The car that keeps teens in check
In the USA, teens spend less time behind the wheel than everyone else, except drivers from the oldest age bracket, but the number of traffic accidents and fatality that teens are involved in are disproportionately high. The road death rate per mile for drivers aged 16 to 19 is nearly twice as those aged 18 to 19, and nearly three times of those aged 20 and above.
Reckless teen driving has gotten the attention of American automaker, General Motors, which announced that the next generation Chevrolet Malibu will feature a Teen Driver system. The new first-of-its-kind feature will allow nervous parents, who are handing over the car keys to their teenage children, to monitor their offspring’s driving and encourage safe driving habits. The system is turned on automatically when it detects specific key fobs, which parents can register on a MyLink system.
Parents can then view on a display how fast and how far the car was driven. According to General Motors’ safety engineer, MaryAnn Beebe, the company developed the system so that parents could use it to inculcate and enforce safe driving on their kids. “As a mother of two, I know anything that has the potential of keeping one’s family safer is of great value to parents,” Beebe added.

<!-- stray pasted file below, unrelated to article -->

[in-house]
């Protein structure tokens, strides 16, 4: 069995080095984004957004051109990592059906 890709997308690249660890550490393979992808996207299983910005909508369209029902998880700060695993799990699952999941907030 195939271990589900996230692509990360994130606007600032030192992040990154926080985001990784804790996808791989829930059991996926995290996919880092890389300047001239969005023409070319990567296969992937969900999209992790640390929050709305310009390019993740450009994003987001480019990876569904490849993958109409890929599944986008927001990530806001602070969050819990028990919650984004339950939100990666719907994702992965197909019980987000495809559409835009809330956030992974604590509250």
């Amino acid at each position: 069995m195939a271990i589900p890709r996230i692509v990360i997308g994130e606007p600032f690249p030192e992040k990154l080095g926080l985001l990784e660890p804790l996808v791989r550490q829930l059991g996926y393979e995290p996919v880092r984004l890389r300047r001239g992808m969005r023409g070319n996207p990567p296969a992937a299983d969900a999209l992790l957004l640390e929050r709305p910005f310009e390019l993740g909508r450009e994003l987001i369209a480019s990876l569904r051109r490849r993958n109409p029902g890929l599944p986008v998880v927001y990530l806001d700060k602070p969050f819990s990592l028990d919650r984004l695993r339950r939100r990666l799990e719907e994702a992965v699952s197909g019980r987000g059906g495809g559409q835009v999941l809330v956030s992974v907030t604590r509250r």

Parents can cap the Malibu’s top speed (between 40 to 75mph) which, when exceeded, triggers visual and audio warnings. When the system is activated, the radio remains mute until front safety belts are fastened and the radio’s volume can be limited; this makes sense as distracted driving can include anything from visual (taking the eyes off the road to look at the radio display), manual (taking a hand off the steering wheel to fiddle with the knobs and buttons) to cognitive distractions (being focused more on the music than the road). If the teen driver ignores these warnings, there are also the additional Front Collision Alert and Braking, Front Pedestrian Braking features and more. We imagine that it would be like constantly having your parent as a backseat driver; bet the teen would LOVE that.
As an aside, it is also interesting to note that in 2013, two out of three teenagers killed on the road were males. Those of us who are inclined to think that women drivers are bad drivers might want to reevaluate that statement (the gentler gender may be more prone to minor scrapes and bumps, but at least they don’t get themselves killed as often).
The 2016 Chevy Malibu is set to make its first public appearance at the New York International Auto Show on 1 April. The ninth generation Malibu will be longer by almost 4 inches, which goes to more legroom for the backseat passengers. The use of stronger steel translates to a lighter body by 300 pounds, which we all know translates further to better fuel economy. General Motors went even further to improve the Malibu’s performance on rough roads by using real data from vehicles driven across the US, Russia, Saudi Arabia and other countries since 1972. The data was used to simulate actual ‘pothole-y’ road conditions when testing the new Malibu.
Sounds like a hardy and trustworthy car that parents could give their teens to drive. Come to think of it, all drivers of any age could do with a car like that.